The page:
Draining Mines Could Take Weeks

In Australasia, Floods & Storms, News Headlines

ROCKHAMPTON/PERTH, Australia (Reuters) – Australia’s flood-stricken coal industry faced lengthy disruptions on Thursday, with one miner saying it could take weeks to drain its pits of water and a major port suspending export shipments because of a lack of coal.

Floods have swamped mines in Queensland state, paralyzing operations that produce 35 percent of Australia’s estimated 259 million tonnes of exportable coal. Australia contributes two-thirds of global coking-coal exports, needed to make steel.

About 200,000 people scattered across an area the size of France and Germany combined have been affected by the flooding in Queensland. Damage from the floods, the worst in the state in 50 years, has been estimated at $5 billion.

One of Queensland’s two major coal ports, Gladstone, suspended exports on Thursday, starved of sufficient supplies from water-logged and marooned mines further inland.

Gladstone port normally blends together different coals at the waterfront before loading ships, but a port spokeswoman said it had insufficient quantities to continue blending to the same standard. It was now awaiting further guidance from miners.

“It’s the coal companies’ call as to whether they start loading that coal or not,” the spokeswoman told Reuters.

One commodities analyst estimated that 45 to 50 million tonnes of metallurgical-grade coal needed to make steel were under force majeure declarations, which temporarily release miners from delivery obligations.

“That doesn’t mean those tonnes are lost to the market, they are just saying there is a risk they might not be delivered on time,” said UBS commodities analyst Tom Price.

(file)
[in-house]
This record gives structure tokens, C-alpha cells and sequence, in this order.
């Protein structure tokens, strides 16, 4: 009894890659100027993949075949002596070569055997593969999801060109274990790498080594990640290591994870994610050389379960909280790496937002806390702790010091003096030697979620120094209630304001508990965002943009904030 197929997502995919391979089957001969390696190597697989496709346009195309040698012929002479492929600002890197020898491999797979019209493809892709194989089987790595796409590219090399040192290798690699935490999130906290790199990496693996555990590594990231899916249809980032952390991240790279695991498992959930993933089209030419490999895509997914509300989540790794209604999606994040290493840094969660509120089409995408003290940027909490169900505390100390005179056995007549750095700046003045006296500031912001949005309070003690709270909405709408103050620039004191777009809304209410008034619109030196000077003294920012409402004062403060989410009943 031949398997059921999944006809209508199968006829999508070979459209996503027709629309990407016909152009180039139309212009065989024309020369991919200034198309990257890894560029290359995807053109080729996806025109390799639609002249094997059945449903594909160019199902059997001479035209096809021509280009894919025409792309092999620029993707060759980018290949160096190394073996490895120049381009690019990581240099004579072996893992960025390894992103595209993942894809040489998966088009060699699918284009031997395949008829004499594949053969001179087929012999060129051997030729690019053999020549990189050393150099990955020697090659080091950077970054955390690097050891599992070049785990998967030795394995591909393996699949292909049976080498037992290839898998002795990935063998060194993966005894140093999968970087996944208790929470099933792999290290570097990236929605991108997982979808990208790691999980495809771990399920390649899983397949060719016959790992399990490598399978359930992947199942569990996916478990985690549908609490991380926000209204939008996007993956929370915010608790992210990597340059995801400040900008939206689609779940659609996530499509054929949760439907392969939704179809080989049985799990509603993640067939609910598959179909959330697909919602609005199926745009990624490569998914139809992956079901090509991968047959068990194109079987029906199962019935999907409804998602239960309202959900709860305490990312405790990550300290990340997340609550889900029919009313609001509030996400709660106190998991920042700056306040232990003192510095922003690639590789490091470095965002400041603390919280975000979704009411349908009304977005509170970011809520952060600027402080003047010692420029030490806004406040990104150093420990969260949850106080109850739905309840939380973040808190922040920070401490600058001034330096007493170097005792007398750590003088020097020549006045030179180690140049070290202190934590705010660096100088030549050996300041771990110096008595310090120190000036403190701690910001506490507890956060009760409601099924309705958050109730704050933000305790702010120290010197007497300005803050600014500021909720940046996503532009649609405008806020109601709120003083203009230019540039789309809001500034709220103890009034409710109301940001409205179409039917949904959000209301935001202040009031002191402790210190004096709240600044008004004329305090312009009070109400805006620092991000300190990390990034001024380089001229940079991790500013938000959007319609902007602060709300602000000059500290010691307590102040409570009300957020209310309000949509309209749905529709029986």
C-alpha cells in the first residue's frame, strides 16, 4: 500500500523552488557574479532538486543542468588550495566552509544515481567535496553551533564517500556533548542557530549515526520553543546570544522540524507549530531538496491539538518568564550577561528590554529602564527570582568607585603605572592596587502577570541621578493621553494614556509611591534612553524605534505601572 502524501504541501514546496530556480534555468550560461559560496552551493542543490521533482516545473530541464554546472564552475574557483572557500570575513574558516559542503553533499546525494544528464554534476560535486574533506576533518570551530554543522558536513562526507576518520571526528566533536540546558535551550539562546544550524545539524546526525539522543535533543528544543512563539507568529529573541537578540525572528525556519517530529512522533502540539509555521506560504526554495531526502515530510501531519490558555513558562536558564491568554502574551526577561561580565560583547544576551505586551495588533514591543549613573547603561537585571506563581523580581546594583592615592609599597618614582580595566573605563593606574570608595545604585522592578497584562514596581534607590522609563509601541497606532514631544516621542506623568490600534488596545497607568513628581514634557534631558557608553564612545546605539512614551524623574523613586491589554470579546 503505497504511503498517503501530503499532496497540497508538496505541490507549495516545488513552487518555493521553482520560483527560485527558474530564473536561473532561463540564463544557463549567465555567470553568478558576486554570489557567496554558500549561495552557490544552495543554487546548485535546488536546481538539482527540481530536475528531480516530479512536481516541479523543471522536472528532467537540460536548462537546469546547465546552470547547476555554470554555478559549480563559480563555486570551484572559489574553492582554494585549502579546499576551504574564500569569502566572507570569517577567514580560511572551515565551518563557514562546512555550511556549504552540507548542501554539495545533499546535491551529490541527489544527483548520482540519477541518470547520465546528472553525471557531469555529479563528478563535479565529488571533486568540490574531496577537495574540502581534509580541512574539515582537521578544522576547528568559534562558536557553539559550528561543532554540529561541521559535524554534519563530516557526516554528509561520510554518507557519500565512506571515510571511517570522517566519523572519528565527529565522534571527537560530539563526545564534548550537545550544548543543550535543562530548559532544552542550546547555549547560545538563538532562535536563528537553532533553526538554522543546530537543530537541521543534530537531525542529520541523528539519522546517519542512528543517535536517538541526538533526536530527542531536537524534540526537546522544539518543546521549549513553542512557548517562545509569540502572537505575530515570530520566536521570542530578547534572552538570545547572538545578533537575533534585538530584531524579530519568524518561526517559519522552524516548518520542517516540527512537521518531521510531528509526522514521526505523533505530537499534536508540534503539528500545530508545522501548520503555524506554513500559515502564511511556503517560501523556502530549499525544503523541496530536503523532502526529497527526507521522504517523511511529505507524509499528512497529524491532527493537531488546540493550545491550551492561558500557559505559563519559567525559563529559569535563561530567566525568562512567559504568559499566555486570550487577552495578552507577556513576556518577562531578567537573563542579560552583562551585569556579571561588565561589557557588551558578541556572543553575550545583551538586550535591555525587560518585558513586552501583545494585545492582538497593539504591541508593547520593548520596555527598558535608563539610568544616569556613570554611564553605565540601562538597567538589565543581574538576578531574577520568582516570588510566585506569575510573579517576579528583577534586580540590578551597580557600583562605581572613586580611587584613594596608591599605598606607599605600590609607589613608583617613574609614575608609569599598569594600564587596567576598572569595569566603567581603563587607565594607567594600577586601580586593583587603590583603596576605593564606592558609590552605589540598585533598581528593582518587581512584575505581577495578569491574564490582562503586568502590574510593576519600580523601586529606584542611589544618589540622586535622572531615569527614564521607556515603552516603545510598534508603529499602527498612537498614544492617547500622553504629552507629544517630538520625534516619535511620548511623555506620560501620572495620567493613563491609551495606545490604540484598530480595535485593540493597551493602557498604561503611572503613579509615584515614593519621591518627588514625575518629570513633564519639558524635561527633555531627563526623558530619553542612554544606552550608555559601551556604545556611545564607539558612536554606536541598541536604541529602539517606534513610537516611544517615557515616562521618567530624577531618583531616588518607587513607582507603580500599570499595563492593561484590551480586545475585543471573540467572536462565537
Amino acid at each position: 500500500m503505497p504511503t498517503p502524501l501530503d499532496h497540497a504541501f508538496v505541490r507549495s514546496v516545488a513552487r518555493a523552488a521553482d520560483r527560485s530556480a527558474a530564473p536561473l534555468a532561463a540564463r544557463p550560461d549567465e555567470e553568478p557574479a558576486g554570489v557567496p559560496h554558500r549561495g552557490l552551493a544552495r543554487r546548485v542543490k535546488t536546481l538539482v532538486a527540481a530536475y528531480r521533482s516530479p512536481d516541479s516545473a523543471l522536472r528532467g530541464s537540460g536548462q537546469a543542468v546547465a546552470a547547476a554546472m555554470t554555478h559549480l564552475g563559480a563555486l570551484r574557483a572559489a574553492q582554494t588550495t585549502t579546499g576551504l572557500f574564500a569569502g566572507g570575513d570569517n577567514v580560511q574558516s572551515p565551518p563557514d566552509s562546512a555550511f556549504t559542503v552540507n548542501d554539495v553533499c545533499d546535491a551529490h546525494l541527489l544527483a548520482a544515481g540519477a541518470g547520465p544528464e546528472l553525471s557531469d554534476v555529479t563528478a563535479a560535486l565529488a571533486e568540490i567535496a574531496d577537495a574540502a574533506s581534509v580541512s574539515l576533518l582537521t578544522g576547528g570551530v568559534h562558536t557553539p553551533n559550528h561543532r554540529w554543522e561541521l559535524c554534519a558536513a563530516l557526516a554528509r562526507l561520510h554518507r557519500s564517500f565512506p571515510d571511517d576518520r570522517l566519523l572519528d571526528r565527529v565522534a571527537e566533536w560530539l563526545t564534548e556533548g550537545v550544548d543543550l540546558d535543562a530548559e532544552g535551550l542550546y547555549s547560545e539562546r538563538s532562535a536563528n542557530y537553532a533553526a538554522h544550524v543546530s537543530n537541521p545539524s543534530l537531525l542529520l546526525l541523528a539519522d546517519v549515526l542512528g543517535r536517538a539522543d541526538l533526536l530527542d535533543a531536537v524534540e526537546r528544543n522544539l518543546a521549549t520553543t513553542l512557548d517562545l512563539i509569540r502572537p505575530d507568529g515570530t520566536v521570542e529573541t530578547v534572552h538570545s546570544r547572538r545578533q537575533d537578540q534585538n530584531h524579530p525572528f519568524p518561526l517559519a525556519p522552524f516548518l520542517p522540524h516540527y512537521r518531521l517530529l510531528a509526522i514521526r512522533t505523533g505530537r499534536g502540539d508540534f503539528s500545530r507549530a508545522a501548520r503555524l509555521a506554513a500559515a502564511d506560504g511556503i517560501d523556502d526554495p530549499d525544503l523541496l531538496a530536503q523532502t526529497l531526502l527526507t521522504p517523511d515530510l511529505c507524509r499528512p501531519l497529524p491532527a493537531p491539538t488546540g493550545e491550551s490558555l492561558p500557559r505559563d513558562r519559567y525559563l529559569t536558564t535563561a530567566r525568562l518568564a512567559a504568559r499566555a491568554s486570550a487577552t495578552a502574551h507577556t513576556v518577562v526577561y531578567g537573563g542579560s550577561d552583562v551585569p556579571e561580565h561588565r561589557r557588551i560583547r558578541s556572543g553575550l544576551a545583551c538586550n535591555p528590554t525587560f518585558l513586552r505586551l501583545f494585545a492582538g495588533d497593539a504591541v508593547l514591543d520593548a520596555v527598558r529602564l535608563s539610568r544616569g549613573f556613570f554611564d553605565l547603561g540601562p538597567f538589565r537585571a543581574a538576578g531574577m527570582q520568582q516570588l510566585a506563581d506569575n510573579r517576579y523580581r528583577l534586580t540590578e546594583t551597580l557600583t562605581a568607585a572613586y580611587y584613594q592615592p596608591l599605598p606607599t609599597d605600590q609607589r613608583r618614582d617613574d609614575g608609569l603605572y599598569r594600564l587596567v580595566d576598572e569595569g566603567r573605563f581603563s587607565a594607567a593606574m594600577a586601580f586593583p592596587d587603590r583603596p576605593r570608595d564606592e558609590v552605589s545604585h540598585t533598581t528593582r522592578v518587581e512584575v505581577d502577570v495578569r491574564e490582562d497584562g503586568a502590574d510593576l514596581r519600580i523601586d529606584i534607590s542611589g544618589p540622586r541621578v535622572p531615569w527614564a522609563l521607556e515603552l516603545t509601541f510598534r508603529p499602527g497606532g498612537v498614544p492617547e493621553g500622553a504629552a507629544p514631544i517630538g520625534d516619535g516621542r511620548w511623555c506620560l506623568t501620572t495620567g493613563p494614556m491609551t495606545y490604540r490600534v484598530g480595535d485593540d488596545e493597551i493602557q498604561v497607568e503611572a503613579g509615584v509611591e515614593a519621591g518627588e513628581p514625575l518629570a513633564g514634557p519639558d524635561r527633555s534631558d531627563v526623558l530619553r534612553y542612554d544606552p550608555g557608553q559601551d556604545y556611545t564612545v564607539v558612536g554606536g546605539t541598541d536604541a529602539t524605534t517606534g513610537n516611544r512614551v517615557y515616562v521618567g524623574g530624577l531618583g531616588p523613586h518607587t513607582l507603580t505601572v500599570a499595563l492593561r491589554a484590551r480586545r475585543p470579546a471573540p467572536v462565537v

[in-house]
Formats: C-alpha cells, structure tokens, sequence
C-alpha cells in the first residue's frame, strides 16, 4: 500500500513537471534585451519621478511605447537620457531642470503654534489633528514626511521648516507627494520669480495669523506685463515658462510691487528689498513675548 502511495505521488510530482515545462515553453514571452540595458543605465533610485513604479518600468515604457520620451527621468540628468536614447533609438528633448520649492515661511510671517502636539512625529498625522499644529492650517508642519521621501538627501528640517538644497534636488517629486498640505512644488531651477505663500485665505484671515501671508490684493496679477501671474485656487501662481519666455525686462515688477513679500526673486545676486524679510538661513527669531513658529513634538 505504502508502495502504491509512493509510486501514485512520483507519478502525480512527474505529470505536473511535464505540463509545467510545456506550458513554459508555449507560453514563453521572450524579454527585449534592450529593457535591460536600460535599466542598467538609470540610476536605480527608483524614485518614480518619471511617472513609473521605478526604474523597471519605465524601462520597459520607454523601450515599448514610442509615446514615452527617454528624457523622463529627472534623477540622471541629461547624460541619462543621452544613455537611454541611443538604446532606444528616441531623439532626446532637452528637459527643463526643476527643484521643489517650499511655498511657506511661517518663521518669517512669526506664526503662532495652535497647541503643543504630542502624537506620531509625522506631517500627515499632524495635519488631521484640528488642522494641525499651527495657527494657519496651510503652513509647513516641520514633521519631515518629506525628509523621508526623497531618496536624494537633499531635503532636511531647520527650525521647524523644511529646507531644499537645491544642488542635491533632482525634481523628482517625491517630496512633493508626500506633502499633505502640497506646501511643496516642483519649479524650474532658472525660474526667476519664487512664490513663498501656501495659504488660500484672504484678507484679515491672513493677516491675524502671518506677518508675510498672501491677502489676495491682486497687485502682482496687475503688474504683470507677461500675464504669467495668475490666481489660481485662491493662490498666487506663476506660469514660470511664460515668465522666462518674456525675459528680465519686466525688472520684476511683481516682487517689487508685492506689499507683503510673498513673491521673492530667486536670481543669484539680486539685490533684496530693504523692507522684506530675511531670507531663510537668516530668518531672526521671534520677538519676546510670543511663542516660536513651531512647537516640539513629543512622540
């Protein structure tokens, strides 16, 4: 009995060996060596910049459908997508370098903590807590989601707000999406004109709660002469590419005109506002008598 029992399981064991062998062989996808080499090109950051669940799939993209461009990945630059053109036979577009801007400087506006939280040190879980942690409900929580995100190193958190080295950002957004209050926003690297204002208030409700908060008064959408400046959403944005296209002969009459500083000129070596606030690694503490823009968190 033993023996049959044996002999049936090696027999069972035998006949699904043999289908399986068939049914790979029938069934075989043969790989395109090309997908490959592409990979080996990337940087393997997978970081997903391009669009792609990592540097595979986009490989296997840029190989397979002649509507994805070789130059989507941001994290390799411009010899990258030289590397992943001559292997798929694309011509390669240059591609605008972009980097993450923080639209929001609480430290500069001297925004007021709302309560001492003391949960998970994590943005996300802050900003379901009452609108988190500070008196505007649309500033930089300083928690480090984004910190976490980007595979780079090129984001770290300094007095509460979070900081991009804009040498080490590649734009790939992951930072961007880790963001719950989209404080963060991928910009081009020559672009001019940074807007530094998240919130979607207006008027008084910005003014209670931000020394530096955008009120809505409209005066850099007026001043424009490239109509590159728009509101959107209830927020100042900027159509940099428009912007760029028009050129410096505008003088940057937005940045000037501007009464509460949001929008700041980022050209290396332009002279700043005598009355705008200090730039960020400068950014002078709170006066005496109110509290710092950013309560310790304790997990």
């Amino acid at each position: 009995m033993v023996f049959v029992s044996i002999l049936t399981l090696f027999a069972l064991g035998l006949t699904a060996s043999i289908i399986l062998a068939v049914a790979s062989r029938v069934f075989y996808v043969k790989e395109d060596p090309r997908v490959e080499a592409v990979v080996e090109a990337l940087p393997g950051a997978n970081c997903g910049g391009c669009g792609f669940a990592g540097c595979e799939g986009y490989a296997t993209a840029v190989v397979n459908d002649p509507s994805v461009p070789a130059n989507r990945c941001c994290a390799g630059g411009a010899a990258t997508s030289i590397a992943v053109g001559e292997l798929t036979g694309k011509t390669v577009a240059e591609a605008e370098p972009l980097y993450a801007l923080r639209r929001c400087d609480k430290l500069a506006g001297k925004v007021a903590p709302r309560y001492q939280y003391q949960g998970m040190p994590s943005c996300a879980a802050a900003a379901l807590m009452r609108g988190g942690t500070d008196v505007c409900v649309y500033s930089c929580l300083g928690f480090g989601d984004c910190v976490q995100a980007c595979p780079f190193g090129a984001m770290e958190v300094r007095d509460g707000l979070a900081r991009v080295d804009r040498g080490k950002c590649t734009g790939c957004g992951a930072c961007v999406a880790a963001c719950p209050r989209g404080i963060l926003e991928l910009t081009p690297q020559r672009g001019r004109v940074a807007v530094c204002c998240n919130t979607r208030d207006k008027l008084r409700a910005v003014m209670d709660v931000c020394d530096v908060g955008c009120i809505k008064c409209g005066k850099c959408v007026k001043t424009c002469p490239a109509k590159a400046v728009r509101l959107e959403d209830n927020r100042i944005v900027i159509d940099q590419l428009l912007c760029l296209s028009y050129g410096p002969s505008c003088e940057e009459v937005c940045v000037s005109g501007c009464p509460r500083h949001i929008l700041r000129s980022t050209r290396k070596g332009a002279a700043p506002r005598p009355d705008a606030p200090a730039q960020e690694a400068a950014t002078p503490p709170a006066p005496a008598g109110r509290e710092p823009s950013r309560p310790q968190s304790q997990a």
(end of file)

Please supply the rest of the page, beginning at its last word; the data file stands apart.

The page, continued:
Also, production of roughly 8 percent of the world’s thermal coal production — used in power generation — has been temporarily eliminated by the flooding, according to Australia & New Zealand Bank analyst Mark Pervan.

Analysts expect steel coals to rise as much as a third to $300 a tonne in the aftermath of the floods, sweeping thermal coal prices higher in the process.

“You can’t have a lift in metallurgical coal prices without dragging up thermal coal,” Price said.

Asian steel-makers are anxious over Australian supplies, worried the disruptions could outlast their stockpiles, which typically hold around a month’s worth of consumption.

London-listed Anglo American, one of the nation’s top four miners of steel-making coal, said it could take some weeks to pump water out of its flooded mines and that it was too early to say when its collieries could resume operation.

“Our focus is currently on mobilizing our people and other resources and de-watering flooded coal pits, which we estimate will take some weeks,” Seamus French, head of the group’s metallurgical coal division, said in a statement.

Anglo has about seven coal mines in Queensland, the state that accounts for most of Australia’s coking-coal exports.

Anglo’s major rivals, Rio Tinto, Xstrata and BHP Billiton, have also been hit by the floods, and all have made force majeure declarations.